Today, it’s hard to imagine the world without the internet. PewResearch Internet Project reports that the internet is used by 87% of American adults, up from 14% in 1995. Apart from changing the way how people communicate, connect, or acquire information, the internet has also changed our shopping habits: with just a few clicks, one can buy almost anything online and get it delivered promptly! Not surprisingly, the growth of e-commerce has been phenomenal: virtually non-existent 15 years ago, e-commerce sales stood at $263.3 billion and accounted for 5.6% of total retail sales in the U.S. economy in 2013.
Furthermore, the internet offers seemingly limitless opportunities to the retail sector by enabling sellers to collect and process massive amounts of data to tailor prices and product characteristics to specific whims of consumers and ever-changing economic conditions. A popular view holds that prices for goods and services sold online should approach—if not now, then eventually—the flexibility of auction or stock prices. Indeed, the internet makes it trivial to compare prices across sellers, the cost of posting a new price is minimal, the best price is just a few clicks away, the physical location of online sellers is largely irrelevant, and numerous services advise online shoppers on best time and location of the purchase. Should one expect extinction of sticky prices then?
In a recent paper, we provide new evidence on the nature and sources of price dispersion and frictions in price adjustment using data from a leading online shopping platform on daily prices for more than 50,000 goods in 22 broadly-defined consumer categories in the U.S. and U.K. between May 2010 and February 2012. We document properties of online prices (frequency of price adjustment, price synchronization across sellers and goods, size of price changes) and compare our findings to results reported for price data from conventional, brick-and-mortar stores.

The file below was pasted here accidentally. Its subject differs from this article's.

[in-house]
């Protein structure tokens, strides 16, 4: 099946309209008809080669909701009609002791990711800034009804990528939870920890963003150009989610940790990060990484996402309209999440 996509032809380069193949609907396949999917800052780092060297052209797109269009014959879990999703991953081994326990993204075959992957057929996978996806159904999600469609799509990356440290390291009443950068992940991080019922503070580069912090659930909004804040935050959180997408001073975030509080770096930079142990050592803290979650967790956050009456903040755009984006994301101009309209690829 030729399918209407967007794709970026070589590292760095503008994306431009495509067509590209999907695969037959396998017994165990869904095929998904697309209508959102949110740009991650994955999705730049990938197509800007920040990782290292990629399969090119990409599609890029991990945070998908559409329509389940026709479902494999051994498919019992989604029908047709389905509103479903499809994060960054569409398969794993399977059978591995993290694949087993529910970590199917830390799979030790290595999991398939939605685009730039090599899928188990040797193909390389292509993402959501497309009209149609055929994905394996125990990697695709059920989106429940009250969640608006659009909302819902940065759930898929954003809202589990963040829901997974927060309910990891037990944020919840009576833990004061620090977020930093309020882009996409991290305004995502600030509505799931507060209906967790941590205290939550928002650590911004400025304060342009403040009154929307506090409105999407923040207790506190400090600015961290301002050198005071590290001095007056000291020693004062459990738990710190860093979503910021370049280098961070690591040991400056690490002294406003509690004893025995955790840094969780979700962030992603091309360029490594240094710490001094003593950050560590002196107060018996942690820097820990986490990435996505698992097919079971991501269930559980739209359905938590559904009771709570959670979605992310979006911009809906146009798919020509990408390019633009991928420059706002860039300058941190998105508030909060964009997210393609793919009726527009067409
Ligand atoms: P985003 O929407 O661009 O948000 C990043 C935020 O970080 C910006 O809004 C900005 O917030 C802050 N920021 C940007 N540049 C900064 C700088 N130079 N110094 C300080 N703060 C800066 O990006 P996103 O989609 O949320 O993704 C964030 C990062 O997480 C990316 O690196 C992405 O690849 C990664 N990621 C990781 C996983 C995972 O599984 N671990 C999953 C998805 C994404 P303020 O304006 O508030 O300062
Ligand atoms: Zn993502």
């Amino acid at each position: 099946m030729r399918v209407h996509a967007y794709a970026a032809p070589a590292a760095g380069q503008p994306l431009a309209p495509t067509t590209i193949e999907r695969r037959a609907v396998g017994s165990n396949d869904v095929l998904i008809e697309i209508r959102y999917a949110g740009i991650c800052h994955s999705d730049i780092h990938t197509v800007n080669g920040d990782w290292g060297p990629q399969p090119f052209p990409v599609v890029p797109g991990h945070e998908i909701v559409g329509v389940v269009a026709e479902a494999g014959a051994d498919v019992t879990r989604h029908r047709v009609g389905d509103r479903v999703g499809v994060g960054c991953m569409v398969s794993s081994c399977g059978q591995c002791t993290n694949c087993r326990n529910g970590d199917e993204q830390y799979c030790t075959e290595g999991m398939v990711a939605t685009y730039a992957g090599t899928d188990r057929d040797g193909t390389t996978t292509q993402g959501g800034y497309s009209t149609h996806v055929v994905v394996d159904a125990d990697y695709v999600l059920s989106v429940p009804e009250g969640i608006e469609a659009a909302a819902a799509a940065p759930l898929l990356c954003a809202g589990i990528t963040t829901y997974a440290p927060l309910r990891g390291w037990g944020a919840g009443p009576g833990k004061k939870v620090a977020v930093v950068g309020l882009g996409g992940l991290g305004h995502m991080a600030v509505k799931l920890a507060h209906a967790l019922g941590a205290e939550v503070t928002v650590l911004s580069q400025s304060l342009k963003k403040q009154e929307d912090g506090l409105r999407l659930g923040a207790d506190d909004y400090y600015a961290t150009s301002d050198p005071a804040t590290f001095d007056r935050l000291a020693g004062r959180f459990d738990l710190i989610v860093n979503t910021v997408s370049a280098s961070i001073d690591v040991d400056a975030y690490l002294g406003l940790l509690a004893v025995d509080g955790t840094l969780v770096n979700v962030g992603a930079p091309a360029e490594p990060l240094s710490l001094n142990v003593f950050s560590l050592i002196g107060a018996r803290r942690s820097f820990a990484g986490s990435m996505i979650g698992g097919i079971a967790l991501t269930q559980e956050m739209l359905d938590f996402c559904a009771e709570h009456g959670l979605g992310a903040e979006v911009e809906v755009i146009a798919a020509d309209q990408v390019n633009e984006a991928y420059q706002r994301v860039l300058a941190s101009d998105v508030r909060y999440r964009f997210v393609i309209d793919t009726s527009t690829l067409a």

Our dataset is unique in a number of ways: First, it covers an exceptionally broad spectrum of consumer goods (precisely defined at the level of unique product codes) and sellers, enhancing comparability with brick-and-mortar stores. Second, it contains daily price listings over the period of nearly two years, allowing us to study high-frequency variation in prices, which is especially important for e-commerce. Third, each price listing comes with data on the associated number of clicks, which serves as a proxy for demand and relevance to consumers.
New evidence on price stickiness and dispersion online
We find that, despite small physical costs of price adjustment, the duration of price spells in online markets is about 7 to 20 weeks, depending on the treatment of sales. While this duration is considerably shorter than the duration typically reported for prices in brick-and-mortar stores, online prices clearly do not adjust every instant. We also find a low synchronization of price changes by a seller across goods and for a good across sellers: by and large, price changes are independent from each other.
The median absolute size of price changes in online markets, another measure of price stickiness, is 11% in the U.S. and 5% in the U.K., which is comparable to the size of price changes in offline stores. Sales in online markets are about as frequent as in conventional stores but considerably smaller: the share of goods on sale is approximately 1.5–2% per week and the average size is 10–12% in the U.S. and below 6% in the U.K.